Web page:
10 Tips to Keep You Safe When Driving at Night
About 1 out of every 25 drivers has said that they have fallen asleep at the wheel while driving at night. Not only that, but American drivers have a 1 in 116 chance of colliding with a wild animal. These possible dangers can be avoided if you are extra careful and practice defensive driving. Just because the road is empty late at night doesn’t mean that you can step on the gas and forget about your safety.
Bright Side wants to offer 10 pieces of advice that can be blessings in disguise when you need to drive after sunset.
1. Don’t shift from “drive” to “reverse” in an automatic car before it stops moving.
This might be okay with most cars, but with automatic transmissions, it can prove to be very harmful. And that’s because if you shift to reverse before your car is fully stopped, the transmission itself stops the car instead of the brakes. This can severely damage your brakes and leave you hanging in the middle of the street late at night.
2. Avoid 2-lane highways.
Lower lighting, an increased glare, and sharper curves are the main reasons why these roads are dangerous after sunset. Most of these roads don’t have any lights, so the driver’s eyes get used to the pitch dark. That’s why when a car is approaching from the opposite side, its lights can confuse the driver. So they might miss a road sign or a sharp curve and have an accident that could have been prevented during the day.
3. Dim the lights of your instrument panel.
The most important thing about doing this is minimizing the reflections on your windshields. This way your eyes are focused solely on the road and not on the dashboard lights (which can distract you). These bright LED lights can really confuse your eyes and create reflections that might even cause you to have an accident. That’s why all cars come with a dimmer switch, which can control the brightness of the dashboard lights.
4. Don’t wear glasses with reflective lenses.
It’s not only the windshield that creates unnecessary reflections, but also regular glasses. If you drive at night often, it’s best that you get a prescription for anti-reflective lenses that allow more light to reach your eyes. And you can stay away from the yellow-tinted glasses that many companies advertise. The yellow lenses will only make it harder for you to notice every little detail on the road since they won’t let enough light reach your eyes.
5. Keep your windshield clean by using newspaper.
Newspaper is made of fibers that don’t contain any abrasive materials that can damage your windows. On the contrary, they clean much better than paper towels leaving no traces of lint behind. Also, many newspapers have stopped using petroleum-based ink, so they don’t leave ink stains either. You can dip your newspaper in a mixture of vinegar and water and start cleaning your car windows.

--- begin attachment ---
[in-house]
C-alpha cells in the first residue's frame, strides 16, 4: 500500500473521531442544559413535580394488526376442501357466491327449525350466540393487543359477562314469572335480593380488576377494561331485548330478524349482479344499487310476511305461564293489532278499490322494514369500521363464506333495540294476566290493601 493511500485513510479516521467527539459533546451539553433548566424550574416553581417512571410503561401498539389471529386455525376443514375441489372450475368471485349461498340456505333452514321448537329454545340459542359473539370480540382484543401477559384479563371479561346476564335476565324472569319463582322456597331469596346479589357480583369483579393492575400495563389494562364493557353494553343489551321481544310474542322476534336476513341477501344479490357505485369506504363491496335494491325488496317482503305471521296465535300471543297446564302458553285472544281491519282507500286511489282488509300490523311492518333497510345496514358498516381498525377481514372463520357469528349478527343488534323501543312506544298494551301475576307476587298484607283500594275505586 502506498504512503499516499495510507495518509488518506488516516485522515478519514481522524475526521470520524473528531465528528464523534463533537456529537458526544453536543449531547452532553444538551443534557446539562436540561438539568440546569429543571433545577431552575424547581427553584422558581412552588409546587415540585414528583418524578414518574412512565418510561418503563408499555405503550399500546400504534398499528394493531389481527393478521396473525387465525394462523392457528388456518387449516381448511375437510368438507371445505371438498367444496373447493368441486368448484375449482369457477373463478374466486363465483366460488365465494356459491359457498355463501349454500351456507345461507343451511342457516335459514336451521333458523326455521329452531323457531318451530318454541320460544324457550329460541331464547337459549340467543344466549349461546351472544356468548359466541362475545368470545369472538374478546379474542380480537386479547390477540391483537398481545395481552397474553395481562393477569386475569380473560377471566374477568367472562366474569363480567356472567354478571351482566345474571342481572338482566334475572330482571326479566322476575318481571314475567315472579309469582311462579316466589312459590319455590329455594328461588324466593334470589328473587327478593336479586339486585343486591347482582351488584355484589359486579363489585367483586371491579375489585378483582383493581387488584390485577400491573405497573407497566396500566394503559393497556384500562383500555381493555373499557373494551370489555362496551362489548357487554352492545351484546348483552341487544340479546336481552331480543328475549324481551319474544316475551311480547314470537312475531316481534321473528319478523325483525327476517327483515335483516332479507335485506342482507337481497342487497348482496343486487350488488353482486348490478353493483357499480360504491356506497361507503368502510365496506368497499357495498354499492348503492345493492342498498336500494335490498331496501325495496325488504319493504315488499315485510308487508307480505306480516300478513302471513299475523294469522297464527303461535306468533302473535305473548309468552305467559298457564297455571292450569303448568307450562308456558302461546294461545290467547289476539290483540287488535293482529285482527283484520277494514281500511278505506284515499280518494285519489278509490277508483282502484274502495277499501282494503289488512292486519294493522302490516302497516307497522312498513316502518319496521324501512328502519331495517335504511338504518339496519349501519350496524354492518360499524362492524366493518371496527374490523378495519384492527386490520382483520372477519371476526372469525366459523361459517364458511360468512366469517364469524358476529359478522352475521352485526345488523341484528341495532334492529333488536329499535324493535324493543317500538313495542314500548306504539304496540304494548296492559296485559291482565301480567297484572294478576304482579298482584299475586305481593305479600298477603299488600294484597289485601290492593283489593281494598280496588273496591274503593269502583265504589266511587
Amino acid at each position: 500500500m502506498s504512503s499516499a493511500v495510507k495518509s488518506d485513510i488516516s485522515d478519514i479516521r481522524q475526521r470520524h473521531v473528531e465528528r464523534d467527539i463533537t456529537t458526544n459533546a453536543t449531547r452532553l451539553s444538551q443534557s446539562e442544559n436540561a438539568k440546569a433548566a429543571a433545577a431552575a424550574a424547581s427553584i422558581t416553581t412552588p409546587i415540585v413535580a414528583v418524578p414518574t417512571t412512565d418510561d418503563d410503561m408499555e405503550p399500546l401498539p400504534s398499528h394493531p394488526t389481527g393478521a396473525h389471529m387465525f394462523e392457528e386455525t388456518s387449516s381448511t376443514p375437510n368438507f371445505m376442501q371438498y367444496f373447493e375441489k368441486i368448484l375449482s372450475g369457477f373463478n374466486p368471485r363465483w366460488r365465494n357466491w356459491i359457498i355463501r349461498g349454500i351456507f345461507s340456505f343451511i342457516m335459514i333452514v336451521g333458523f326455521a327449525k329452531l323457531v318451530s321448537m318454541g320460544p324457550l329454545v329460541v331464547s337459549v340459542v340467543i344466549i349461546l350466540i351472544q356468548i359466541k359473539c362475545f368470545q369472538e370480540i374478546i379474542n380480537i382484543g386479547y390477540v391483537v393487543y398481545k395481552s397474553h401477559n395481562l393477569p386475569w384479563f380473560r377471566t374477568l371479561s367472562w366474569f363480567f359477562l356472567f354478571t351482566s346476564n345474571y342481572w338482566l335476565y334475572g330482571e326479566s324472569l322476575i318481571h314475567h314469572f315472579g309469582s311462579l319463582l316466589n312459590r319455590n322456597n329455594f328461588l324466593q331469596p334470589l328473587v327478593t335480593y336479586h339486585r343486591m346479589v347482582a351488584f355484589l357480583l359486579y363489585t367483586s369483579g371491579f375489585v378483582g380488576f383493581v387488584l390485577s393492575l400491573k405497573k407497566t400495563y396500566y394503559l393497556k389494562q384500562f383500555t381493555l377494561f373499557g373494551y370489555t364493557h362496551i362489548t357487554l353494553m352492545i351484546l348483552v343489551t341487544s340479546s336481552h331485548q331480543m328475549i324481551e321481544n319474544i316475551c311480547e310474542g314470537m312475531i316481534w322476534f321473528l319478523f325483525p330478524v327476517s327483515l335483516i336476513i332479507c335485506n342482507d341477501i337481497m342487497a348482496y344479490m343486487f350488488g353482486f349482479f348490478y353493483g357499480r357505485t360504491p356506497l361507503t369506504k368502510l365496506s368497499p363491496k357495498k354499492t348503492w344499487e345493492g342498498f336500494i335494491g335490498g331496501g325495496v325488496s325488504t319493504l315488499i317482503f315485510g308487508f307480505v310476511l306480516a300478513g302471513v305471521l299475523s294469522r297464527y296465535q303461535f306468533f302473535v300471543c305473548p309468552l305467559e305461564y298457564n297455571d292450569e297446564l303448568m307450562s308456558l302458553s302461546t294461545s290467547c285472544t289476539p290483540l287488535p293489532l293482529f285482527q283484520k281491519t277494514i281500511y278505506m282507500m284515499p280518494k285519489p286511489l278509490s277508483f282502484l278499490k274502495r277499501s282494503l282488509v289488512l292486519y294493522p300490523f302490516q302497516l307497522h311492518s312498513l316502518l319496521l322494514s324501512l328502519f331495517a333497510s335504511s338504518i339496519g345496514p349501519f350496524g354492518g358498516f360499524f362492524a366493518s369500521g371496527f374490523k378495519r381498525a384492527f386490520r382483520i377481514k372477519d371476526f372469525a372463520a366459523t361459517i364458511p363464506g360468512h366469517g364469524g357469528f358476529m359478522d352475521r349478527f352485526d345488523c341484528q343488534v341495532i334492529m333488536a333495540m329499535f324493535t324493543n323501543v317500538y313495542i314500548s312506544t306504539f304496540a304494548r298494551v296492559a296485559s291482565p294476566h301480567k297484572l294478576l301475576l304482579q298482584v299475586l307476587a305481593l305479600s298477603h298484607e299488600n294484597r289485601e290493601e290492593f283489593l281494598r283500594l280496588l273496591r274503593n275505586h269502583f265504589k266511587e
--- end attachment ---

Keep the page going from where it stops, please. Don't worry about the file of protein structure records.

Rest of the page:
6. Keep your distance and reduce your speed.
Whether you’re on a freeway or a city road, keeping your distance and a reduced speed at night is very important. Your reflexes can be slower to react properly when the lighting outside isn’t as bright as it is during the day. The distance you keep from other cars needs to be enough to allow you to count to 3. If you reach the car in front of you before you finish counting to 3, then maybe you need to reduce your speed a little bit more.
7. Always carry a reflective triangle in your trunk in case of emergencies.
No matter how well care you take of your car, a flat tire or another emergency can always happen when you least expect it. That’s why it’s vital for you to have a reflective triangle, a flashlight, a reflective jacket, and jumper cables. That’s how, even if you find yourself in an unknown area, you will be able to stop on the side of the road safely. Make sure you also have a phone charger with you, so you can call for help if it’s something you can’t fix by yourself.
8. Keep your headlights clean.
Dirty headlights can make driving at night even harder, providing decreased lighting. And if you’re driving on a road without any lights, your car’s headlights are all you have. That’s why you should clean them before leaving your home and make sure you carry cleaning supplies. If they get dirty while driving on a muddy road, you can stop at a gas station and give them a nice scrub.
9. Use GPS for safety.
Your awareness and visibility of the road at night are impaired by the darkness. That’s where a GPS device will come in handy, by providing you with clear instructions even when the weather isn’t at its best. Even when you are well-aware of a road, the weather and the dark lighting might confuse you and make you miss a turn. You need to turn on the voice of your GPS and rely on that instead of staring at the screen the whole time, which will take your eyes off the road.
10. Don’t be afraid to use your high beams.
High beams should come in handy when driving in a rural area or on open roads. When there aren’t that many road lights, they offer better visibility of the road ahead and of any possible animal encounters. However, you shouldn’t have them on when following another car or when a car is approaching from the opposite side. There are certain automatic lighting systems that will adjust your lights whenever other cars are in close vicinity to you.
Have you ever found yourself in trouble while driving at night? What helps you keep your eyes open and not get sleepy while behind the wheel?